Young v. Jackson et al

Filing 31

ORDER granting 8 Motion to Dismiss; adopting 22 Report and Recommendation ; finding as moot 29 Motion to Strike. Signed by District Judge Arthur J. Tarnow. (MLan)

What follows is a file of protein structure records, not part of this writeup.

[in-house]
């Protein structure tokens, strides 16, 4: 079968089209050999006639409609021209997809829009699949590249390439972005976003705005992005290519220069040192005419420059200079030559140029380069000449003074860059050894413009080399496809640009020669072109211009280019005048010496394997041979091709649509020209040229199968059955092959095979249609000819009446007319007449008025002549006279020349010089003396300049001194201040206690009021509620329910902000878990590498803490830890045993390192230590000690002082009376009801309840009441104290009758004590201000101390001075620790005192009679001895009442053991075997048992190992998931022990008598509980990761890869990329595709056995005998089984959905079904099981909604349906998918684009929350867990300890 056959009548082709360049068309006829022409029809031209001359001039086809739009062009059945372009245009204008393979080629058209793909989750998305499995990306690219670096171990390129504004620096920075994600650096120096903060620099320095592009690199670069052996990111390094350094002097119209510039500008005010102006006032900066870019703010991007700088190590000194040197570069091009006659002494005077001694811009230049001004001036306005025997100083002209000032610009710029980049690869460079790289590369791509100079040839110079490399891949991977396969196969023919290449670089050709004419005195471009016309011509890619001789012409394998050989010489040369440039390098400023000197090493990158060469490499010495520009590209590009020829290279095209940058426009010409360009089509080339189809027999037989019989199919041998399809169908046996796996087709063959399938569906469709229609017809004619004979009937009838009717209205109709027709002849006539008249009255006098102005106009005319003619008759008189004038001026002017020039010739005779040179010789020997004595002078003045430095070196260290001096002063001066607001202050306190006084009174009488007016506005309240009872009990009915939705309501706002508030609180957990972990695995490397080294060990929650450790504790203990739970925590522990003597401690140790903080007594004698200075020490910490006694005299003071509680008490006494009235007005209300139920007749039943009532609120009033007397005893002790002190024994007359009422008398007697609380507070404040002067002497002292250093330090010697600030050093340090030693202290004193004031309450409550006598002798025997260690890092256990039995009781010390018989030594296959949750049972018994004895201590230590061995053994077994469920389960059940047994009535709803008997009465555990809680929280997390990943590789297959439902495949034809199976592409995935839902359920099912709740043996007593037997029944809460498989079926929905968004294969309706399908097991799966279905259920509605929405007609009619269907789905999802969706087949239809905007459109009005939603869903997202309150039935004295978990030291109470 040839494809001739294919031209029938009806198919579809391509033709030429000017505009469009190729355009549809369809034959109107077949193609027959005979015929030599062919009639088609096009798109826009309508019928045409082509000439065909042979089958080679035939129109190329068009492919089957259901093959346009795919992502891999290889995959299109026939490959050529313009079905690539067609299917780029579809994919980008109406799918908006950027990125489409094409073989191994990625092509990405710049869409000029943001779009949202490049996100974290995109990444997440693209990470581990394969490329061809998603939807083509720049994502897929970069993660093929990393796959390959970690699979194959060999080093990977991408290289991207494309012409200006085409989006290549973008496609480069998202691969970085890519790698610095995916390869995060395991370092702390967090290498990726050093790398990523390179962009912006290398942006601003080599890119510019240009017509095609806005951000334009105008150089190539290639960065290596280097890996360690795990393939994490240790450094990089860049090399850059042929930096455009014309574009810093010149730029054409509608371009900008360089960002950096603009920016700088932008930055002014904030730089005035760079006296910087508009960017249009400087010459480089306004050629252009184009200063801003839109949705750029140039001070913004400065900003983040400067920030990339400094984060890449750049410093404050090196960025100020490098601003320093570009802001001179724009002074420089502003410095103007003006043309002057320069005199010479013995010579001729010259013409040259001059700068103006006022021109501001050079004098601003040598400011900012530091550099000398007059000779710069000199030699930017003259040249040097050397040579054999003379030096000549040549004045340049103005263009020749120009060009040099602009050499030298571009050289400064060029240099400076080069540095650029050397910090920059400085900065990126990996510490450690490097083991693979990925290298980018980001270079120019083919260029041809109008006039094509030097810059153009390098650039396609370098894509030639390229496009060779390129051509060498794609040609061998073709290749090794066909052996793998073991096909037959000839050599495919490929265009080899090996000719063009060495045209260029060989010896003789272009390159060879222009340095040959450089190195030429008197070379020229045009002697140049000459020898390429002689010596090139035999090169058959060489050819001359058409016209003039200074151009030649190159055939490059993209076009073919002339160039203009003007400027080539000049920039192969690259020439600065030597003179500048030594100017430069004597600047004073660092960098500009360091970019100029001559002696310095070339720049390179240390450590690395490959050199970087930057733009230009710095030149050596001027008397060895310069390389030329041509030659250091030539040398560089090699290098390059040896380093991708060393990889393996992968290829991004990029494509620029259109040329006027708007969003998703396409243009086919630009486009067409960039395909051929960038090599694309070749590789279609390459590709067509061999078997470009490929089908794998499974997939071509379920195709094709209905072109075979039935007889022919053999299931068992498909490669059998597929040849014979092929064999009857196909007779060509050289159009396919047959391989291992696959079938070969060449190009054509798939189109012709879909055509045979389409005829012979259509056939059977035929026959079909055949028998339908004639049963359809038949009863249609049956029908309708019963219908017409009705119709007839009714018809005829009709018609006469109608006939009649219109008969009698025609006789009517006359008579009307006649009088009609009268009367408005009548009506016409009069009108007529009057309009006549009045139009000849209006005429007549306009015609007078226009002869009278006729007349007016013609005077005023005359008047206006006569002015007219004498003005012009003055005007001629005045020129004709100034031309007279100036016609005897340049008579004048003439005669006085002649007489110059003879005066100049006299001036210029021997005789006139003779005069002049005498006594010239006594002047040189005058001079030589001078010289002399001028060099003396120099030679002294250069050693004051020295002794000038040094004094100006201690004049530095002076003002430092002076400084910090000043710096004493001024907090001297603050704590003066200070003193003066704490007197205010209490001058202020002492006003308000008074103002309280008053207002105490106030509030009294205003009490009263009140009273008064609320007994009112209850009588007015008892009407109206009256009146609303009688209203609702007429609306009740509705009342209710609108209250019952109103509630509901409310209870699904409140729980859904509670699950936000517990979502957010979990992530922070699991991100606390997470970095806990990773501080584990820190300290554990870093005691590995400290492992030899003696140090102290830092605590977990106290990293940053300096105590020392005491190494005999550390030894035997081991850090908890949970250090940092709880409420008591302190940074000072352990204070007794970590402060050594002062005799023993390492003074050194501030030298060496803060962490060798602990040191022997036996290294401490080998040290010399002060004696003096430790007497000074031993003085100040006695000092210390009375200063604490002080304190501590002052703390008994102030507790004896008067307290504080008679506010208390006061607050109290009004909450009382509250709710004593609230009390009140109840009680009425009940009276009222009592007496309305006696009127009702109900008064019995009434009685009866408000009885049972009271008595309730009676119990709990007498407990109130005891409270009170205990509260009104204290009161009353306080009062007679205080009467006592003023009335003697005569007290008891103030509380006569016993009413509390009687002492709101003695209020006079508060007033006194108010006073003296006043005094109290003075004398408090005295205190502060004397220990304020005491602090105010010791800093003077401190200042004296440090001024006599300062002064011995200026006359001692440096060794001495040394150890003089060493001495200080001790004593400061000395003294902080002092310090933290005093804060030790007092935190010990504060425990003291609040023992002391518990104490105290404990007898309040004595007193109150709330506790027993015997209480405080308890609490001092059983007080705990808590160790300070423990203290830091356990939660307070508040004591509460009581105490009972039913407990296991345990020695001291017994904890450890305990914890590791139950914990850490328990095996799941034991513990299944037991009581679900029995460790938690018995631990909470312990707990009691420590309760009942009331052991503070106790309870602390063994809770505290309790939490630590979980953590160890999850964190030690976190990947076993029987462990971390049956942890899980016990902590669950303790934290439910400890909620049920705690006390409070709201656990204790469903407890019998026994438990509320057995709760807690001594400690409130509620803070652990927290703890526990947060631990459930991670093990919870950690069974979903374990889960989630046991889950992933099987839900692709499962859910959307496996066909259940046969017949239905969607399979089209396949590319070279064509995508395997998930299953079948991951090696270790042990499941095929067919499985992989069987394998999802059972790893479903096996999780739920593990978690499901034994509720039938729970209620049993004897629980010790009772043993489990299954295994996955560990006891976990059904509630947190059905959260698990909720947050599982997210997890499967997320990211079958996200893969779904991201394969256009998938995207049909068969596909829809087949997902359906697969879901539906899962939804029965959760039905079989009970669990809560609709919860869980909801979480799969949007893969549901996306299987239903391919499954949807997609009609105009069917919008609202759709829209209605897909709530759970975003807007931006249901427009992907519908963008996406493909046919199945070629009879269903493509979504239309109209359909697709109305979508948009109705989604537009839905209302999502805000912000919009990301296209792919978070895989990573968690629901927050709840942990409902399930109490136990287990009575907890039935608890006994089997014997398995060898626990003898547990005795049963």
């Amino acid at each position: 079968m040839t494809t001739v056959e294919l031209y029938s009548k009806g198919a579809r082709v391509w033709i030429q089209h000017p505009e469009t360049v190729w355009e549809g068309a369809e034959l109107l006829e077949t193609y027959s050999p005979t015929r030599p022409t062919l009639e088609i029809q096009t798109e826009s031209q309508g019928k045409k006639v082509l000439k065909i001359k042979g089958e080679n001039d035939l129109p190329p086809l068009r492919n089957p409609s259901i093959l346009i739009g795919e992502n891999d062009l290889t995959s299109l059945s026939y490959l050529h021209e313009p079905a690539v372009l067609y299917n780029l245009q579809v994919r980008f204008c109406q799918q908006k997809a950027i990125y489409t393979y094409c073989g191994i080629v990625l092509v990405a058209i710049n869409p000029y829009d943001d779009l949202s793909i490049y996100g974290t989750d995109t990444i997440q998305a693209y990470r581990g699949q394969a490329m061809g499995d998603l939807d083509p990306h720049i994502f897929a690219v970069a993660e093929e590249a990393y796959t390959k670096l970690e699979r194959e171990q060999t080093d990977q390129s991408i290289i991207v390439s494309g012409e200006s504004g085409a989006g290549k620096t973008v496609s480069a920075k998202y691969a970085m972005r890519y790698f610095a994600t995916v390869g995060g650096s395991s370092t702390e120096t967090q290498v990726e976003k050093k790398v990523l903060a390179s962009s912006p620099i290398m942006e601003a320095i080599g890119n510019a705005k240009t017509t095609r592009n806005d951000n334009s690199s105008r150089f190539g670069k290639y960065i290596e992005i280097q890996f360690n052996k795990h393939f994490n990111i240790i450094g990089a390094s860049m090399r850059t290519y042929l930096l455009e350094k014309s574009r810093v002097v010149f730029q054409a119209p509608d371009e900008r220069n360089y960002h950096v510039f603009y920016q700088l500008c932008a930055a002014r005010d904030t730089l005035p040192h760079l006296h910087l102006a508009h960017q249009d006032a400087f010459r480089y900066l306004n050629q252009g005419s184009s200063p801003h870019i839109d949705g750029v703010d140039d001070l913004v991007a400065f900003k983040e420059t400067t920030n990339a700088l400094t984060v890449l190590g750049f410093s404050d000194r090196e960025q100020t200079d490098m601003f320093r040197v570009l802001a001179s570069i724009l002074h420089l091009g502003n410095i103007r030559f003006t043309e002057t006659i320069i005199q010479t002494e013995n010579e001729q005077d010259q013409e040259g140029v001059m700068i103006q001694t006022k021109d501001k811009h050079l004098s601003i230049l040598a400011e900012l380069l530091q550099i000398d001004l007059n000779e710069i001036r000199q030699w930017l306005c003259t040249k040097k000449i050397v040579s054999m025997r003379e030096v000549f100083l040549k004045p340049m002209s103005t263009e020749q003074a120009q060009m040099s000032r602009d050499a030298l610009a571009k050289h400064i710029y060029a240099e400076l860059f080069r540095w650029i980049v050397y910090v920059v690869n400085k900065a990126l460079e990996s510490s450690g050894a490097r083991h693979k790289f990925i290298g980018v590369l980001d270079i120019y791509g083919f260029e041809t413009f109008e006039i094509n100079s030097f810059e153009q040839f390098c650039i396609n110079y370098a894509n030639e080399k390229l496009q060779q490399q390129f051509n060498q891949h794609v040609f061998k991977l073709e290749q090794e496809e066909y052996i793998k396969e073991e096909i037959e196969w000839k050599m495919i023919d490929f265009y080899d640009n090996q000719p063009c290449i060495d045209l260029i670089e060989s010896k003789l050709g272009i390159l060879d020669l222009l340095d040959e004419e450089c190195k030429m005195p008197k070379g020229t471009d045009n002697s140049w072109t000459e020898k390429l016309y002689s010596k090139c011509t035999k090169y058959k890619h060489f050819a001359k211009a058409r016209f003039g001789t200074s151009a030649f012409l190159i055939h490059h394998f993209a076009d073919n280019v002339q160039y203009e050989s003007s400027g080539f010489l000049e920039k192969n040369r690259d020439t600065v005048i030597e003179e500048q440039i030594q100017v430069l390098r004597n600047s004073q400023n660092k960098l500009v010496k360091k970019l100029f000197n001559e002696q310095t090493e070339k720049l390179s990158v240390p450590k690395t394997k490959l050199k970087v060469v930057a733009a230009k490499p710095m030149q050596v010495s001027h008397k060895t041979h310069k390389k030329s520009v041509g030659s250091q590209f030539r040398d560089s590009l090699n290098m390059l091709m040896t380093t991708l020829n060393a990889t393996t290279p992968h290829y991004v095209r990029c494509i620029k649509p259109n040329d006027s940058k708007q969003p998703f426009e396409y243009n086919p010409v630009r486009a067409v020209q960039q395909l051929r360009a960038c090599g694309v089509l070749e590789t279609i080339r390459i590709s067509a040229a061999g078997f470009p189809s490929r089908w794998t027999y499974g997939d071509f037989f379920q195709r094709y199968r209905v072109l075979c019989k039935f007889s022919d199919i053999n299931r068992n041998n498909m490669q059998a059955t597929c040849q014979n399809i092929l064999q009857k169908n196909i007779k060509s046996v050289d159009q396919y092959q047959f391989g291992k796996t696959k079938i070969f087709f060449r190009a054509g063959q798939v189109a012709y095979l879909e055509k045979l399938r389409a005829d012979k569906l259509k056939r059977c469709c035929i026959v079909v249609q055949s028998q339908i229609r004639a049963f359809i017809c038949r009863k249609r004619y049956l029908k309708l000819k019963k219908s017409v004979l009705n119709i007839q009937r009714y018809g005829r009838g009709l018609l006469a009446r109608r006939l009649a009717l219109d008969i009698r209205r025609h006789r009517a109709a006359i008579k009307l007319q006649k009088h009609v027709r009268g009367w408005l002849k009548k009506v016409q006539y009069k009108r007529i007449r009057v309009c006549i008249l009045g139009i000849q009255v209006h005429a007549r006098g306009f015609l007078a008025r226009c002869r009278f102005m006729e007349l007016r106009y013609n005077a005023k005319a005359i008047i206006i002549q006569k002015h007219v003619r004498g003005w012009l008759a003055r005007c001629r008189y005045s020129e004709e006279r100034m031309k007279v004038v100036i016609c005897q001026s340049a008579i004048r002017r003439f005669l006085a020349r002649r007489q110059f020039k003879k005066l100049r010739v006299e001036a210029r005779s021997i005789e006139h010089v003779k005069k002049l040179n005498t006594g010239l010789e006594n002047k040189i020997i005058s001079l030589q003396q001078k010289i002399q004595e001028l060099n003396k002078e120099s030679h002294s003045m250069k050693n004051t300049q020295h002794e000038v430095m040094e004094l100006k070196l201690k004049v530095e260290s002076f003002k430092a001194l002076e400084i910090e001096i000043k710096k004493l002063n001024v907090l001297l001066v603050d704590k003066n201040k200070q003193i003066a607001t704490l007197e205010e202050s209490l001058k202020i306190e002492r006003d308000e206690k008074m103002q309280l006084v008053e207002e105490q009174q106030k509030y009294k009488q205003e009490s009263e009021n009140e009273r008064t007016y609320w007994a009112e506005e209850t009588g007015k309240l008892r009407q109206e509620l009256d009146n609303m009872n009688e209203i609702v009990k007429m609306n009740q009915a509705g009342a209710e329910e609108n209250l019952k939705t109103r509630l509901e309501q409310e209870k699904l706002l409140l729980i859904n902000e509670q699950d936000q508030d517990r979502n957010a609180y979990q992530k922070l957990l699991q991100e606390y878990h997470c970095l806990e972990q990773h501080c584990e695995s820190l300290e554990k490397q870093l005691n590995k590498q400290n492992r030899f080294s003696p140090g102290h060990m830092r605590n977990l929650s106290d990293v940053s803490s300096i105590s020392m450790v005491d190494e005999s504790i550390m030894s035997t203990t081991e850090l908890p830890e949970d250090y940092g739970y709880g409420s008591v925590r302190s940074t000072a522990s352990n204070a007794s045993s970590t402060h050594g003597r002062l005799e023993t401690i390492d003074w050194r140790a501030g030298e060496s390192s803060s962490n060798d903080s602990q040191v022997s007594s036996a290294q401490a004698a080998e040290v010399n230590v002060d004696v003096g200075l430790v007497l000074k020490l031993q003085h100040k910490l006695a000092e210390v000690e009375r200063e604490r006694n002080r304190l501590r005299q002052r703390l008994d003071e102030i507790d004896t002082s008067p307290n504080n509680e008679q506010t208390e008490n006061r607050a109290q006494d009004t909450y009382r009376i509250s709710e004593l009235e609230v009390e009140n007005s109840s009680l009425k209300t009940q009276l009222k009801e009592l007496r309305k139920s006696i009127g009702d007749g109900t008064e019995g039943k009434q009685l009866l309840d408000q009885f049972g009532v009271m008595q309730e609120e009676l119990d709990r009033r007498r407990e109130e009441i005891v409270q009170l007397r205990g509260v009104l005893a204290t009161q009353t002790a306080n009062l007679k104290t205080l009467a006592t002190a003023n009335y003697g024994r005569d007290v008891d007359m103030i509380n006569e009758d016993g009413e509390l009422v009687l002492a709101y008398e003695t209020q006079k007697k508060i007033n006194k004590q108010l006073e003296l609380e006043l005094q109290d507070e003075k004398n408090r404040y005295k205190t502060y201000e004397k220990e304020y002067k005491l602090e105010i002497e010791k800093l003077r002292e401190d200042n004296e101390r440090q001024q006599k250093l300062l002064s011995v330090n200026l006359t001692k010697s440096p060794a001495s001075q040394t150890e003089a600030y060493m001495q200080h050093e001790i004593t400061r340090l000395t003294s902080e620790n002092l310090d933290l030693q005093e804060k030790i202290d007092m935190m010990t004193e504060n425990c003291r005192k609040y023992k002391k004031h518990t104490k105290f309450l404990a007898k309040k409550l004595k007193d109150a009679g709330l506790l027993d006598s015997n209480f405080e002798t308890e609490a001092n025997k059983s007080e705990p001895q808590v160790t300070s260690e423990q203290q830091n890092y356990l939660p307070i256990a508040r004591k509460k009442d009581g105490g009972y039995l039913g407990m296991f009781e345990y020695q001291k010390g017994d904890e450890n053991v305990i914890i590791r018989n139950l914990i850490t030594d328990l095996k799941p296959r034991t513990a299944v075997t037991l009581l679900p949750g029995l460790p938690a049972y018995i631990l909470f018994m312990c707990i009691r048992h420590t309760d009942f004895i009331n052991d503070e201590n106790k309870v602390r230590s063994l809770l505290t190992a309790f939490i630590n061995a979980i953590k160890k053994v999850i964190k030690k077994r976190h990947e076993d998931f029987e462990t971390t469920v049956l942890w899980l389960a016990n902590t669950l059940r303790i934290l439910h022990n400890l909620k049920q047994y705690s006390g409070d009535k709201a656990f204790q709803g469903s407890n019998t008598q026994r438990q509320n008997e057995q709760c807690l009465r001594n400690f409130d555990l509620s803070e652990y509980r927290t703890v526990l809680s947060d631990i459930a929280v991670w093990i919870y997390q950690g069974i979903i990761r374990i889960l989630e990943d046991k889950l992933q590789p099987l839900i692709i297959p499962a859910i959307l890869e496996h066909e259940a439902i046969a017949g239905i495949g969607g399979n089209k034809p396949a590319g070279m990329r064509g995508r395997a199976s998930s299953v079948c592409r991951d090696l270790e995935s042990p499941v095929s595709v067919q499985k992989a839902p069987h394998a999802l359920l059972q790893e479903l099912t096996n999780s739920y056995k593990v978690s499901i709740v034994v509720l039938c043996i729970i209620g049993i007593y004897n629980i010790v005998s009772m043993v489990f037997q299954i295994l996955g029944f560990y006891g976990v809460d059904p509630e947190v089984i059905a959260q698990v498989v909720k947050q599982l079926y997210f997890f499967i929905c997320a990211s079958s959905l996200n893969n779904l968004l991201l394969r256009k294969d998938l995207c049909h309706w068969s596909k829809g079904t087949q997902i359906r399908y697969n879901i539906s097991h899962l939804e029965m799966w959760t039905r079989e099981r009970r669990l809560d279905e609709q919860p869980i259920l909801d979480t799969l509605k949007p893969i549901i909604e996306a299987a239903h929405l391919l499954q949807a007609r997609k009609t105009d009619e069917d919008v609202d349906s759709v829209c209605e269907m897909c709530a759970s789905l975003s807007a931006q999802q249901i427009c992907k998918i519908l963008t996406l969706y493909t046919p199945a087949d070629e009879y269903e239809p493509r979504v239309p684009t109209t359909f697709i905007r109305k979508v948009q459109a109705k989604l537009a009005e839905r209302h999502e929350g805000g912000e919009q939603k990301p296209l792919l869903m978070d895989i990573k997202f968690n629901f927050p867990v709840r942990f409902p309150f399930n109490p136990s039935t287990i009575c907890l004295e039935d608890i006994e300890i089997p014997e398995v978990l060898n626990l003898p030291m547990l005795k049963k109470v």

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UNITED STATES DISTRICT COURT EASTERN DISTRICT OF MICHIGAN SOUTHERN DIVISION ARDRA YOUNG. Case No. 12-12751 PLAINTIFF, v. SENIOR UNITED STATES DISTRICT JUDGE ARTHUR J. TARNOW LATOYA JACKSON, ET AL., MAGISTRATE JUDGE MONA K. MAJZOUB DEFENDANTS. / ORDER ADOPTING MAGISTRATE JUDGE’S REPORT AND RECOMMENDATION [22] AND GRANTING DEFENDANT’S MOTION TO DISMISS [8] I. Introduction Now before the Court is the Magistrate Judge’s Report and Recommendation (“R&R”) [22], recommending that Defendant Michigan Department of Corrections’ Motion to Dismiss [8] be GRANTED. Plaintiff has filed several Objections [30] to the R&R. For the reasons stated below, Defendant’s Motion to Dismiss [8] is GRANTED. II. Procedural Background On June 22, 2012, Plaintiff Ardra Young, currently a prisoner at the Carson City Correctional Facility in Carson City, Michigan, filed this 42 U.S.C. § 1983 action. The Complaint [1] alleges that Defendants LaToya Jackson, Vindha Jayawardena, Michigan Department of Corrections (MDOC), and Prison Healthcare Services, Inc. acted in deliberate indifference to Plaintiff’s medical needs, in violation of the Eight Amendment of the United States Constitution. Plaintiff seeks compensatory damages, punitive damages, actual damages, and injunctive relief. On July 30, 2012, MDOC filed its Motion to Dismiss [8]. Plaintiff filed a Response [14] on August 9, 2012, and Amended Response [21] on November 13, 2012. On October 25, 2012, this Court entered an Order [18] referring all pretrial matters to the Magistrate Judge. On December 20, 2012, the Magistrate Judge issued her Report and Recommendation [22]. Following a delay in the service of the R&R to Plaintiff, Plaintiff filed Objections [30] to the R&R on January 28, 2013. III. Factual Background The R&R sets out the facts of the case in a clear fashion, and the Court adopts the facts as set out in the R&R. IV. Standard of Review This Court reviews objections to an R&R on a dispositive motion de novo. See 28 U.S.C. §636(b)(1)(c). In considering a motion to dismiss, all well-pled allegations in the complaint must be taken as true and construed in the light most favorable to the plaintiff. Erickson v. Pardus, 551 U.S. 89, 9394 (2007). To survive a motion to dismiss or for judgment on the pleadings, a complaint must “state a claim to relief that is plausible on its face.” Bell Atl. Corp. v. Twombly, 550 U.S. 544, 570 (2007). “While legal conclusions can provide the framework of a complaint, they must be supported by factual allegations. When they are well-pleaded factual allegations, a court should assume their veracity and then determine whether they plausibly give rise to an entitlement to relief.” Ashcroft v. Iqbal, 129 S. Ct. 1937, 1950 (2009). V. Analysis Plaintiff objects to the Magistrate Judge’s finding that the Eleventh Amendment to the United States Constitution provides Defendant MDOC absolute immunity from Plaintiff’s claims. Specifically, Plaintiff argues that the Magistrate Judge misapplied Thiokol Corp. v. Department of Treasury, Revenue Div., 987 F.2d 376 (6th Cir. 1993), Johnson v. Dellatifa, 357 F.3d 539 (6th Cir. 2004), Hutsell v. Sayre, 5 F.3d 996 (6th Cir. 1993), and Kovacevich v. Kent State Univ., 224 F.3d 806 2 (6th Cir. 2000). Plaintiff also objects based on a reiteration of the claim that Plaintiff is entitled to injunctive relief. First, Plaintiff argues that the Magistrate Judge failed to consider the full reach of Thiokol. In Thiokol, the court held that the Eleventh Amendment bars all claims “whether for injunctive, declaratory or monetary relief, against the state and its departments....The amendment also bars suits for monetary relief against state officials sued in their official capacity. However the amendment does not preclude actions against state officials sued in their official capacity for prospective injunctive or declaratory relief.” Thiokol, 987 F.2d at 381 (citations omitted). Plaintiff relies on this last sentence to argue that Eleventh Amendment immunity does not shield Defendant MDOC from Plaintiff’s request for injunctive relief. However, Plaintiff misreads this portion of the holding in Thiokol because it provides a limited exception specifically for “officials sued in their official capacity.” This exception does not apply to Defendant MDOC, because Defendant is a department of the state, rather than an individual official. See Peoples v. Michigan Dep't of Corrections, 2000 U.S. App. LEXIS 4971, at *4 (6th Cir. Mich. Mar. 21, 2000)(“When the State or one of its agencies or departments is named as the defendant in a federal suit, the Eleventh Amendment applies regardless of whether the suit seeks injunctive or monetary relief.”) Next, Plaintiff argues that Johnson allows Plaintiff to make a § 1983 claim against Defendant MDOC when seeking injunctive rather than monetary relief. Plaintiff points to the court’s note that the plaintiff in that case “could have avoided this sovereign immunity bar by suing for injunctive or declaratory relief, or by suing the defendants in their individual, rather than official, capacities.” Johnson, 357 F.3d at n.1. Again, Plaintiff misapplies the holding in Johnson to this case. Johnson involves a suit against an individual in their official capacity. As a state agency, Defendant MDOC does not fall into this category, and therefore Johnson does not effect MDOC’s Eleventh Amendment immunity from suit. 3 Third, Plaintiff objects to the portion of the Magistrate Judge’s recommendation that is based upon Hutsell. As cited in the R&R, the court in Hutsell holds that “Congress has not abrogated state sovereign immunity in suits under 42 U.S.C. § 1983.” Hutsell, 5 F.3d at 999 (internal quotation marks and citations omitted). Plaintiff argues that this principle is overridden by the specific holding that “[i]t is well-settled that a suit in federal court by private parties seeking to impose a liability which must be paid from public funds in the state treasury is barred by the Eleventh Amendment.” Id. Based upon this sentence, Plaintiff asserts that this Court must assess whether liability against Defendant MDOC would be paid from the state treasury in order to evaluate MDOC’s Eleventh Amendment immunity. However, the court goes on to note that Eleventh Amendment immunity “turns on whether said agency or institution can be characterized as an arm or alter ego of the state, or whether it should be treated instead as a political subdivision of the state.” Id. As in Hutsell, Defendant MDOC is a state agency, and is immune from Plaintiff’s suit. See Peoples, 2000 U.S. App. LEXIS 4971, at *4 (6th Cir. Mich. Mar. 21, 2000); see also Sanders v. Prison Health Serv., 2011 U.S. Dist. LEXIS 153687, at *8-13 ( E.D. Mich. Sept. 7, 2011); Mich. Prot. & Advocacy Serv. v. Caruso, 581 F. Supp. 2d 847, 854-857 (W.D. Mich. 2008). Next, Plaintiff argues that the Magistrate Judge incorrectly holds that Kovacevich minimizes Plaintiff’s reliance on VIBO Corp. v. Conway, 669 F.3d 675 (6th Cir. 2012). In VIBO, the court holds that a “state may lose sovereign immunity where the state consents to litigation, where the state is alleged to have acted unconstitutionally, or where Congress abrogates sovereign immunity.” VIBO, 699 F.3d at 691 (citing Kovacevich , 224 F.3d at 817). Plaintiff asserts that Defendant MDOC has lost any immunity because of Plaintiff’s allegation that MDOC acted unconstitutionally. However, as the Magistrate Judge notes, the VIBO court specifically cites to Kovacevich, which stands for the long upheld proposition that while a suit against a state actor for injunctive relief is allowed in the case of 4 a constitutional violation, suits against the state or state agencies are not permitted. See S&M Brands, Inc. v. Cooper, 527 F.3d 500, 507 (6th Cir. 2008) (“Under the Ex parte Young exception, a federal court can issue prospective injunctive and declaratory relief compelling a state official to comply with federal law.”) Moreover, this portion of VIBO addresses the issue of Congressional abrogation of sovereign immunity for individual Defendants acting in their official capacity, which again is inapplicable to Defendant MDOC. Finally, Plaintiff objects to the Magistrate Judge’s R&R, arguing that Plaintiff is entitled to injunctive relief from all Defendants. However, because the Court’s consideration here is limited to Defendant MDOC’s Motion to Dismiss [8], and because Defendant MDOC is shielded by Eleventh Amendment immunity, Plaintiff’s last objection is without merit. VI. Conclusion The Court having reviewed the record in this case, the Report and Recommendation [22] of the Magistrate Judge is hereby ADOPTED as the findings of the Court. Defendant MDOC’s Motion to Dismiss [8] is GRANTED and Plaintiff’s Objections [30] are DENIED. IT IS FURTHER ORDERED that Plaintiff’s Motion to have his Emergency Motion [26] Seeking Service of the Magistrate Judge's Report and Recommendation and Enlargement of Time Mooted or Otherwise Stricken from the Court's Docket [29] now MOOT. SO ORDERED. s/Arthur J. Tarnow Arthur J. Tarnow Dated: March 20, 2013 Senior United States District Judge ______________________________________________________________________________ CERTIFICATE OF SERVICE I hereby certify on February 28, 2013 that I electronically filed the foregoing paper with the Clerk of the Court sending notification of such filing to all counsel registered electronically. I hereby certify that a copy of this paper was mailed to the following non-registered ECF participants on February 28, 2013: Ardra Young. s/Michael E. Lang Deputy Clerk to District Judge Arthur J. Tarnow (313) 234-5182 5